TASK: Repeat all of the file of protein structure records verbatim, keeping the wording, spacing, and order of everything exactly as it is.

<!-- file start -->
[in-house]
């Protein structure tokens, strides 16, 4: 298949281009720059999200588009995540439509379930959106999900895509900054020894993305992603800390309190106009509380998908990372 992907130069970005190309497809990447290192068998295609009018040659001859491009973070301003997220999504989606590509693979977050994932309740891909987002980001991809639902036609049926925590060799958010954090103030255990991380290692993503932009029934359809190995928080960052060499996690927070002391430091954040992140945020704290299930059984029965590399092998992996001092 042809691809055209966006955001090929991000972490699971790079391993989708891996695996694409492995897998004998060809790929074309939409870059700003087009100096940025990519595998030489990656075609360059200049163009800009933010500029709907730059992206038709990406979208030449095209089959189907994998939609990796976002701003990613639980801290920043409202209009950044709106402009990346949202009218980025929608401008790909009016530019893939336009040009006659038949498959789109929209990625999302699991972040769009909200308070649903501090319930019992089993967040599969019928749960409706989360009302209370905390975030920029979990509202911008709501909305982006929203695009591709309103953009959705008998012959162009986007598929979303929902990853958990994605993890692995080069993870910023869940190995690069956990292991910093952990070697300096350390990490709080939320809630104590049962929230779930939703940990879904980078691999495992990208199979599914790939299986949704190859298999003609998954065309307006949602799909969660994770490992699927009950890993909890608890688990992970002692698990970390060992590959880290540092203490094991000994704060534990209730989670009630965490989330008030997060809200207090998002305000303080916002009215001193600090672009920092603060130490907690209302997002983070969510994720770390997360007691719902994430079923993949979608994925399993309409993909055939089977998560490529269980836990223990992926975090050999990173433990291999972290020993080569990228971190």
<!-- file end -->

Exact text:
[in-house]
């Protein structure tokens, strides 16, 4: 298949281009720059999200588009995540439509379930959106999900895509900054020894993305992603800390309190106009509380998908990372 992907130069970005190309497809990447290192068998295609009018040659001859491009973070301003997220999504989606590509693979977050994932309740891909987002980001991809639902036609049926925590060799958010954090103030255990991380290692993503932009029934359809190995928080960052060499996690927070002391430091954040992140945020704290299930059984029965590399092998992996001092 042809691809055209966006955001090929991000972490699971790079391993989708891996695996694409492995897998004998060809790929074309939409870059700003087009100096940025990519595998030489990656075609360059200049163009800009933010500029709907730059992206038709990406979208030449095209089959189907994998939609990796976002701003990613639980801290920043409202209009950044709106402009990346949202009218980025929608401008790909009016530019893939336009040009006659038949498959789109929209990625999302699991972040769009909200308070649903501090319930019992089993967040599969019928749960409706989360009302209370905390975030920029979990509202911008709501909305982006929203695009591709309103953009959705008998012959162009986007598929979303929902990853958990994605993890692995080069993870910023869940190995690069956990292991910093952990070697300096350390990490709080939320809630104590049962929230779930939703940990879904980078691999495992990208199979599914790939299986949704190859298999003609998954065309307006949602799909969660994770490992699927009950890993909890608890688990992970002692698990970390060992590959880290540092203490094991000994704060534990209730989670009630965490989330008030997060809200207090998002305000303080916002009215001193600090672009920092603060130490907690209302997002983070969510994720770390997360007691719902994430079923993949979608994925399993309409993909055939089977998560490529269980836990223990992926975090050999990173433990291999972290020993080569990228971190």